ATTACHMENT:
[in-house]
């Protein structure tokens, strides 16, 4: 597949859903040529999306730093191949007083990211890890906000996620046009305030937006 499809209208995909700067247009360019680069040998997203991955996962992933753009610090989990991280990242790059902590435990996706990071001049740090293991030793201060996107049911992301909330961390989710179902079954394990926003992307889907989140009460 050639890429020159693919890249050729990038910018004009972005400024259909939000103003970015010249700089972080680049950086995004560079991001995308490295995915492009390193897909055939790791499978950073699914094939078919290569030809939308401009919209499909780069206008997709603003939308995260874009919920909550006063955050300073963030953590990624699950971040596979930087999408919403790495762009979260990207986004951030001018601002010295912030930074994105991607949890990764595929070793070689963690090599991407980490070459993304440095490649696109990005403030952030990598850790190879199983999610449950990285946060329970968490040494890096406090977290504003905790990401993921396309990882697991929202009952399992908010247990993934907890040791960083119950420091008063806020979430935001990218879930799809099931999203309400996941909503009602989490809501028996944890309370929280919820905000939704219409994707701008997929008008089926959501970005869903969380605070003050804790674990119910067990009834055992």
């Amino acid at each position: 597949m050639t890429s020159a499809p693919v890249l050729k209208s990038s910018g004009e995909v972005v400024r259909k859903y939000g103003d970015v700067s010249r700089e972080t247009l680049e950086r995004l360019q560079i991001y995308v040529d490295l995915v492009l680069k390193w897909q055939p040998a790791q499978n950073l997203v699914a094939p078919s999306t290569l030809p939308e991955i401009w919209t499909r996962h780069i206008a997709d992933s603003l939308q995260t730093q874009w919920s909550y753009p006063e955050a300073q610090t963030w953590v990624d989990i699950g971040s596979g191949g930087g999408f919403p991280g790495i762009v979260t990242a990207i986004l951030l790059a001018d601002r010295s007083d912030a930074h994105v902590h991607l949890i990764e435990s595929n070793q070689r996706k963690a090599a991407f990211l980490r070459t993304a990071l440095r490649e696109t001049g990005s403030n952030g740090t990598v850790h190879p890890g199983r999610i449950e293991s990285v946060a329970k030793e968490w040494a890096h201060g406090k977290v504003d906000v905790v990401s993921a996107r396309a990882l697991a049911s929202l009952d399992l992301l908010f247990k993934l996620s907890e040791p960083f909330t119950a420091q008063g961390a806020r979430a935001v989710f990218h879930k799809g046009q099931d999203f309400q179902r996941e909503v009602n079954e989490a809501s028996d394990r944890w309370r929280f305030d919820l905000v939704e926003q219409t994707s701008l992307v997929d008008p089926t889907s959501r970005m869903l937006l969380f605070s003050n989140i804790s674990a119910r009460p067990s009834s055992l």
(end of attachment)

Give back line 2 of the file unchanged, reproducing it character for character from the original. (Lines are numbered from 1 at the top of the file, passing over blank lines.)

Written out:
């Protein structure tokens, strides 16, 4: 597949859903040529999306730093191949007083990211890890906000996620046009305030937006 499809209208995909700067247009360019680069040998997203991955996962992933753009610090989990991280990242790059902590435990996706990071001049740090293991030793201060996107049911992301909330961390989710179902079954394990926003992307889907989140009460 050639890429020159693919890249050729990038910018004009972005400024259909939000103003970015010249700089972080680049950086995004560079991001995308490295995915492009390193897909055939790791499978950073699914094939078919290569030809939308401009919209499909780069206008997709603003939308995260874009919920909550006063955050300073963030953590990624699950971040596979930087999408919403790495762009979260990207986004951030001018601002010295912030930074994105991607949890990764595929070793070689963690090599991407980490070459993304440095490649696109990005403030952030990598850790190879199983999610449950990285946060329970968490040494890096406090977290504003905790990401993921396309990882697991929202009952399992908010247990993934907890040791960083119950420091008063806020979430935001990218879930799809099931999203309400996941909503009602989490809501028996944890309370929280919820905000939704219409994707701008997929008008089926959501970005869903969380605070003050804790674990119910067990009834055992």